I donated a Jefferson Dinner to a fundraiser auction a few months ago, which was a twist on the Blueberries & Cherries dinners I had been hosting with Trump supporters. Gala attendees donated to the N Street Village by purchasing a seat at my Jefferson Dinner table and then I invited additional guests who I thought would add to the political diversity. Unfortunately, the two conservatives I’d invited didn’t show up even though I’d confirmed with them the day before.
This is how I described the Jefferson Dinner at the auction:
“I never considered a difference of opinion in politics, in religion, in philosophy, as cause for withdrawing from a friend,” said Thomas Jefferson.
Take a seat at the table with Philippa Hughes, who has hosted a series of dinners with politically opposed guests since the 2016 election, and a few surprise guests to discuss the most controversial issues of the day and find our common humanity. Thomas Jefferson’s dinners have been credited with saving our Republic. We can do it again!
I was pretty disappointed when the conservatives didn’t show up and worried that the dinner would turn into a boring liberal echo chamber. I was wrong about that. Turns out, there was PLENTY of dissension and the mood became tense at times. Especially when the conversation turned to race.
Race is a really fucking uncomfortable thing to talk so I understand why people generally avoid the subject. But we have got to talk about it and KEEP talking about it. We’re nowhere near done talking about it, even though many people feel like we have talked about it enough. Conversations about race inevitably get personal. And they force us to confront our own racism. And nobody wants to be called racist. That’s one of the reasons we avoid talking about it. (Andy Shallal’s conversations about race at his business are an awesome example of how to have these conversations.) I’m not great at it myself and I’ve been told that more than once. But I’m not going to get any better at it unless I keep trying.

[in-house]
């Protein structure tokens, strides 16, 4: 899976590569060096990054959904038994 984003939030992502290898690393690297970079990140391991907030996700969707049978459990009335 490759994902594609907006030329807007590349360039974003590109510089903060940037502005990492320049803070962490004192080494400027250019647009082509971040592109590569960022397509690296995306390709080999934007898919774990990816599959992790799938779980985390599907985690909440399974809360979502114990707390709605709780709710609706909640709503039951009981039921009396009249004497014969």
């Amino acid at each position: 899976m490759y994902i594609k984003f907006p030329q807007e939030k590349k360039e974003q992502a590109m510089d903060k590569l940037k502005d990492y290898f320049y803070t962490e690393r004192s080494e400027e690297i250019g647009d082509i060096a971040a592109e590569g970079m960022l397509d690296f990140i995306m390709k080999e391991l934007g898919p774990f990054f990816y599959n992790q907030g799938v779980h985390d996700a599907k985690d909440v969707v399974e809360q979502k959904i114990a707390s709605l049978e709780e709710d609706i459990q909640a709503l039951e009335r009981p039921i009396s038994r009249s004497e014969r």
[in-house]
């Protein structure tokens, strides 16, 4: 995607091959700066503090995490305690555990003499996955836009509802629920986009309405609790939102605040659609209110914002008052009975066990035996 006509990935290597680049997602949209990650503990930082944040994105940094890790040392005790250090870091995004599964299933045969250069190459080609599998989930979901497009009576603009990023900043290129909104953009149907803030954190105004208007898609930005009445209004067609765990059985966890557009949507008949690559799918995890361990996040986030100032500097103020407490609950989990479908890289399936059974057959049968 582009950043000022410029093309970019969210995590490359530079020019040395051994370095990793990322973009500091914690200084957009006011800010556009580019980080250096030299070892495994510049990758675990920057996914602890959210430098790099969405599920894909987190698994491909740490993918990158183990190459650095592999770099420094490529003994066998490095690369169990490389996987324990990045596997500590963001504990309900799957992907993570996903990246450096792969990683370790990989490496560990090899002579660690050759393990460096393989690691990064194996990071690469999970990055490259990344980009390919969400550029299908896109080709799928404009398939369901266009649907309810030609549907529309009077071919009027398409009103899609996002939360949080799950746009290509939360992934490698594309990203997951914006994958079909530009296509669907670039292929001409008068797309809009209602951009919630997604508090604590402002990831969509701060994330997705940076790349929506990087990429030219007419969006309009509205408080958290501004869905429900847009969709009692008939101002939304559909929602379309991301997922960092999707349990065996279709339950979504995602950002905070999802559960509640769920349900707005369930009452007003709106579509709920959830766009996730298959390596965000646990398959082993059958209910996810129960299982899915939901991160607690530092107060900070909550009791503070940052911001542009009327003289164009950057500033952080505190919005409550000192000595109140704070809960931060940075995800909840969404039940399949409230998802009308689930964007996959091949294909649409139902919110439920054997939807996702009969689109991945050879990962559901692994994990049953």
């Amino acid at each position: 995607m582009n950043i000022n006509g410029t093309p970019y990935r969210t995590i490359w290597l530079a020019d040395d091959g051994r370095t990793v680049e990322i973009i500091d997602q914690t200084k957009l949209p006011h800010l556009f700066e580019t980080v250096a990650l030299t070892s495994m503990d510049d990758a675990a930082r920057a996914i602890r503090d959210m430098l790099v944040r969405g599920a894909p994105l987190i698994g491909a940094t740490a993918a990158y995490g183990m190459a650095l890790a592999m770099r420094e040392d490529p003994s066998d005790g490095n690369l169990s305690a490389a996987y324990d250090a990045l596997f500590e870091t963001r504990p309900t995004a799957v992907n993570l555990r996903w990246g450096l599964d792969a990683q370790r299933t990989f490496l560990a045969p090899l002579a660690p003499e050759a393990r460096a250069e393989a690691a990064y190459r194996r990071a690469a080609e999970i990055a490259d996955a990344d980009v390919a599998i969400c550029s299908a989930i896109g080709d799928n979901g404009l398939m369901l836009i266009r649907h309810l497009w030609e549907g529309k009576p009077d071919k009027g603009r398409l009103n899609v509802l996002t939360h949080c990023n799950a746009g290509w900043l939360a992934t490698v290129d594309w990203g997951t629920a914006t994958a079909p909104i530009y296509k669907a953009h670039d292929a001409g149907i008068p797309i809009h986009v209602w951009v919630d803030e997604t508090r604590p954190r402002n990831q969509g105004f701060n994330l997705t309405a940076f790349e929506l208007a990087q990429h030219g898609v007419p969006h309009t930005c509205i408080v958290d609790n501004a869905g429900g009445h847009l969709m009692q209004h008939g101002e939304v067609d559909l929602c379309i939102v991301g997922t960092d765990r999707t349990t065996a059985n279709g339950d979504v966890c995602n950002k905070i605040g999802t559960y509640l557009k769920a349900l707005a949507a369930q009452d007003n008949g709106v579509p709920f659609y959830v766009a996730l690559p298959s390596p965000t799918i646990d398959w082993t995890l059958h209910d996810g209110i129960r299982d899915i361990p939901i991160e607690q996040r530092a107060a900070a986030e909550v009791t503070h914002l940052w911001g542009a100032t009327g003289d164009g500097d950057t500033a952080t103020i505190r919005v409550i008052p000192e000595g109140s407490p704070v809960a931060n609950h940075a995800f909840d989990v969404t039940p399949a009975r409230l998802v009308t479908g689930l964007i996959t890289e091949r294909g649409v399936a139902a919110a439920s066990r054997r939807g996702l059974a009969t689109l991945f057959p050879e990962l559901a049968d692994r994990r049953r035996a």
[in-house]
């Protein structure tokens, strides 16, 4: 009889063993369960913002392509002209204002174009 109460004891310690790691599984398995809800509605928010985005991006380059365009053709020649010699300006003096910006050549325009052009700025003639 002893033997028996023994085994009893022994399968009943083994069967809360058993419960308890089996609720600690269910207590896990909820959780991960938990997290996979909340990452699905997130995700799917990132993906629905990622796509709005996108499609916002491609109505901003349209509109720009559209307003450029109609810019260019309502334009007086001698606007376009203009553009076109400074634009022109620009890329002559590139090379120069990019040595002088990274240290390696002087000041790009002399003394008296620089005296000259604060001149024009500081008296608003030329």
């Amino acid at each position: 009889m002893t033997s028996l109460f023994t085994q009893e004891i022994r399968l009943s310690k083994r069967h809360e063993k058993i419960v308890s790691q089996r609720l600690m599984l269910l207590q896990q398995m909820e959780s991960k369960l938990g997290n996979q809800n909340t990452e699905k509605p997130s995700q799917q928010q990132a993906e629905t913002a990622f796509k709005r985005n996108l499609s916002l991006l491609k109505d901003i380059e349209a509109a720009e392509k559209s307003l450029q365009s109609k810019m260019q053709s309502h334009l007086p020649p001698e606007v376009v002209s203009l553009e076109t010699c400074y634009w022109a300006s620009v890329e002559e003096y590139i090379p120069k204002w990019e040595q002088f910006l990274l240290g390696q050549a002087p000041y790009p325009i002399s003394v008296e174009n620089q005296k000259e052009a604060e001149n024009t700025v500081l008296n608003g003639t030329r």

I had originally wanted to begin our dinner conversation around the topic of economic inequality because I have been wondering if there might be a way we can find common ground there (and because I think this issue is threatening our democracy!). I know conservatives generally feel that rich people deserve to be rich and poor people deserve to be poor because of the choices they make, which is at odds with liberal thinking on the subject. (I know I am oversimplifying here! But you get the gist.) However, I have been thinking about how the parties seem to be breaking apart and there might be a way to form new parties around the notion of “getting money out of politics and ending crony capitalism,” which seems to exist on both ends of the political spectrum. (See this Robert Reich video).
Without the conservatives at dinner, I decided to switch up the topic and suggested we discuss a NYT op-ed I’d read a couple weeks ago that said liberal self-righteousness and willingness to write off a significant portion of the country who supported Trump could lead to the re-election of the president in 2020. That piece was about self-righteousness toward the right, but it got me thinking about how liberal self-righteousness toward others on the left and center could be problematic when it comes time to vote. We’ve had some exciting victories in special elections over the past year and it was awesome to see Stacey Abrams’ opponents throw their support to her as soon as she won the democratic primary. I feel cautiously optimistic.
At the same time, the unresolved dissension at last week’s dinner had me a little worried about mobilizing the left to get out the vote for Democrats in the midterms and in the next presidential election. Our party system seems to be fracturing and I wonder if that could ultimately be a good thing for our country. It’s going to take a while to reorient the parties, though. In the mean time, I’m not sure how to proceed. Part of me thinks we have got to keep voting for Democrats regardless of whether they are perfect on all the liberal issues and change the system from within. Part of me worries that there will be no incentive to change the system from within once they are elected so we need a long-range plan for electing people (who don’t identify with any party) who want to radically alter the system.
My thoughts continue to evolve. I’m scheduling more Jefferson Dinners in the next few weeks. I hope you’ll organize something like this, too. Let’s figure this out together!